As a matter of fact, the 2010 Mr. Britannia has been using his Clearlight infrared sauna especially for recovery after training. 

Body Building Sauna Routine

"I’ve been a fan of the traditional saunas for years at least 25 years. I learned about Clearlight infrared sauna through a friend who explained all its health benefits and I was sold. 

When it comes to my health I never question my investments especially if reviews are excellent by renown doctors or scientists. It’s still surreal to think I have a infrared sauna in my house but what’s even more surreal is how I feel on a daily bases. 

Environmental toxins are impossible to hide from. The food we eat and the chemicals we come into contact with too. My body's natural detox is not optimal. 

I learned this through a DNA test so having this to ramp up my detox pathway is truly spectacular. I find my recovery level after training and cycling has increased and I feel clear-headed and focused after a session too. 

One special feature which I love about the Clearlight sauna is that you can listen to an audiobook while you relax so it doesn’t feel like a waiting room. 

Some days I’ll put on some classical or baroque while I meditate in the moderate heat. 

It’s not intensely skin scorching like the traditional saunas. It’s a mild heat that is gradual. You notice your sweat before the heat which is another surreal experience. 

I normally preheat for 20 minutes and bask in the ambiance. I find my happy place in the Clearlight sauna. The soft-toned lights, the calming heat, and natural wood make it a very comfortable place to mindfully detox too.

 I couldn’t be happier." - Roger Snipes

Are Saunas Good For Muscle Recovery?

There are a number of peer-reviewed studies that suggest infrared saunas both assist and accelerate the muscle recovery process. A study from 2007 on endurance performance athletes showed that “sauna bathing increased run time to exhaustion by 32% (90% confidence limits 21-43%), which is equivalent to an enhancement of approximately 1.9% in an endurance time trial.”

As we mentioned earlier in the piece, the natural production of EPO has a profound impact on the body’s ability to grow and recover, and when taking into account the benefits of targeted infrared rays on muscles and joint pain, infrared saunas really do represent one of the best ways to assist with muscle recovery.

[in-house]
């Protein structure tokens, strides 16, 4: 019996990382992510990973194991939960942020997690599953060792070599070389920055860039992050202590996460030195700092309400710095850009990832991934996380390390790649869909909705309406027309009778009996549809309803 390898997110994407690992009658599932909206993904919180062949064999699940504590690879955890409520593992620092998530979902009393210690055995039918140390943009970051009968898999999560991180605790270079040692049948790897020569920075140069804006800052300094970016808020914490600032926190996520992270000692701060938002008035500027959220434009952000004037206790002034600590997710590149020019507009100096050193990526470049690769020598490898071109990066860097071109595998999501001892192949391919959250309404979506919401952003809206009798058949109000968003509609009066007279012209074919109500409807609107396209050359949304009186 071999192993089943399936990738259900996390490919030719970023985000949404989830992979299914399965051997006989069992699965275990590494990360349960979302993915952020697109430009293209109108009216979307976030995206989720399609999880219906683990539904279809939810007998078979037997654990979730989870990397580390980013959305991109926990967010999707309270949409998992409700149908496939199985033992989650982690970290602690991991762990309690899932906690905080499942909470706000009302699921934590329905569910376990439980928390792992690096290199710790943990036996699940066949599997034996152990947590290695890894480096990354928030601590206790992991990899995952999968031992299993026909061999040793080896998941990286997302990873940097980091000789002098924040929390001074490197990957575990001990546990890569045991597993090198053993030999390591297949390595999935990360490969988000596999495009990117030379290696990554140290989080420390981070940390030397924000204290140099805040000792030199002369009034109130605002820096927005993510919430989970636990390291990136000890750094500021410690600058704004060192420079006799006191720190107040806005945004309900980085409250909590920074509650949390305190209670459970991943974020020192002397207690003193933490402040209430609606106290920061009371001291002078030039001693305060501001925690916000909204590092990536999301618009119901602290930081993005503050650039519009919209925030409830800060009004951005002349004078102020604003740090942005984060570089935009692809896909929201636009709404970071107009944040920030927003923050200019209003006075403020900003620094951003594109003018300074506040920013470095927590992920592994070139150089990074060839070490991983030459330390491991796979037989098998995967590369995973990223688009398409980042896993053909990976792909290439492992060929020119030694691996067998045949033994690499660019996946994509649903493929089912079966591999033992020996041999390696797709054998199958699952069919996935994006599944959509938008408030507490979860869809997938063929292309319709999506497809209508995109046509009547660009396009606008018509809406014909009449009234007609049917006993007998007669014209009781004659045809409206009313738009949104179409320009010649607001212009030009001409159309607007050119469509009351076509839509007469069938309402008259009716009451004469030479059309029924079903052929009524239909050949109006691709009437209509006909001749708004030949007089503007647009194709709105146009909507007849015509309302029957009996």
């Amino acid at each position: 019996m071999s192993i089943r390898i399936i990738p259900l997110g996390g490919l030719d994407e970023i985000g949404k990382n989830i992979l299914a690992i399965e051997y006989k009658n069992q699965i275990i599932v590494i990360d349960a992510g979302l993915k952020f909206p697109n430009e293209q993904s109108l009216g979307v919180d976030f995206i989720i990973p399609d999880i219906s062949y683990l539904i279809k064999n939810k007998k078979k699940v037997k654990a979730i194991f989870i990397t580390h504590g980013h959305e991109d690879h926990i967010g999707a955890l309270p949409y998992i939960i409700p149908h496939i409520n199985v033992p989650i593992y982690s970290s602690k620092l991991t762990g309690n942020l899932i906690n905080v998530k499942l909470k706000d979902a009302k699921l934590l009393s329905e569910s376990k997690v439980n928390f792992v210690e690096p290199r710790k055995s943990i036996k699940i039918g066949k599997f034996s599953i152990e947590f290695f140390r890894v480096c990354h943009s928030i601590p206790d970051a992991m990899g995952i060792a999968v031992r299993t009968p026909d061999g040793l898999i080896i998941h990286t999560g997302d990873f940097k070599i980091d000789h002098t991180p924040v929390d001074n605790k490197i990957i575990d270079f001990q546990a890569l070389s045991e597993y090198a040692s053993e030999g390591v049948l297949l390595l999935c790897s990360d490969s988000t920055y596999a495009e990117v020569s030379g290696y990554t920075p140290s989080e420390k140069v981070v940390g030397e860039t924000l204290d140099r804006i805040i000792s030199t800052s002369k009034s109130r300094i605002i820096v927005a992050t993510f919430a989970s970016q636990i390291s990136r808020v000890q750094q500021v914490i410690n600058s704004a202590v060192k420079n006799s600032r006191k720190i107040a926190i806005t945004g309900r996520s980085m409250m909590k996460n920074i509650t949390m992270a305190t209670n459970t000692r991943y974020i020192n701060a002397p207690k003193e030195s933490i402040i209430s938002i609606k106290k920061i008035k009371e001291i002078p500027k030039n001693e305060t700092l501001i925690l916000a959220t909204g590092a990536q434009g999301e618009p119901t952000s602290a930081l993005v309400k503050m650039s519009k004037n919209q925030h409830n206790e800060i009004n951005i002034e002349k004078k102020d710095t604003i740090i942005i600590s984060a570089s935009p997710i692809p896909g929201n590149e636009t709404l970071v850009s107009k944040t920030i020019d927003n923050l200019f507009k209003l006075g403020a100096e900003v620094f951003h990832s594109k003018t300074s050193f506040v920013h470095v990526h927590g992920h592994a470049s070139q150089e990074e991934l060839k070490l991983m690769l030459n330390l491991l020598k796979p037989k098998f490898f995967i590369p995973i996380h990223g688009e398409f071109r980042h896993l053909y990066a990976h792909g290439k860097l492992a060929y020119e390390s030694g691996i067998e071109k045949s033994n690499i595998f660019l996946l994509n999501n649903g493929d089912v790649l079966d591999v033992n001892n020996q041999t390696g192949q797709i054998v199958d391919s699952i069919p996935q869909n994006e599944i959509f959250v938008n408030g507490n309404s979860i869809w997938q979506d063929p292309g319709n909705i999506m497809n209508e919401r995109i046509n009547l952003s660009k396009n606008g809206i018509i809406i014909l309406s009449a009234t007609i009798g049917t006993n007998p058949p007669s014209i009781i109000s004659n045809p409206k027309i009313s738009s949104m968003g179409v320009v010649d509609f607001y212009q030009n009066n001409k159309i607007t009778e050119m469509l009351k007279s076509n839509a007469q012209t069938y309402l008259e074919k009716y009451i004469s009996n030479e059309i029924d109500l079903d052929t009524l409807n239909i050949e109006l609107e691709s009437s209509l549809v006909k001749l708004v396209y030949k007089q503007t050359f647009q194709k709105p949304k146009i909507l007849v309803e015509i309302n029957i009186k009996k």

Is Sauna Good For Power Lifters?

Stefanie Cohen, known as one of the strongest female powerlifters in history, uses her Clearlight Infrared® Outdoor Sauna for both cutting-weight and strength recovery. 

"One of the toughest parts of being a competitive powerlifter isn’t the heavy lifting, it is the cut going into the meet. It takes hours to get a competitive edge and I wanted to give you a look into what plays out in my head before and after the meet." - Stefanie Cohen

Is Sauna Good For Bio-hackers?

Biohacker, ex-bodybuilder, and self-confessed sauna addict, Ben Greenfield uses his Clearlight Infrared® Sauna almost every day. 

“As a matter of fact, aside from when I'm traveling to speak at conferences or attending events, it’s been nearly forty-five days since I’ve missed a single sauna session.” 

Ben Greenfield also goes on to state, “It is also important to note that when hyperthermia and exercise are combined, they induce a synergistic increase in growth hormone, which is why I do yoga, push-ups, and squats in my infrared sauna”.

Make sure to read his full article on Ten Scientifically Proven Reasons I Am Addicted To A Daily Sauna.

In this video, both Ben Greenfield and Joe Rogan (another sauna lover) discuss the health benefits of sauna therapy and infrared sauna therapy.

If you're interested in an infrared sauna cabin for home, click here to view our range of full-spectrum saunas, far-infrared saunas, and outdoor saunas.

Clearlight would like to remind users that this should not be taken as direct medical advice, and you should always consult a licensed health practitioner before making any significant changes to your lifestyle or existing pain treatment regimen.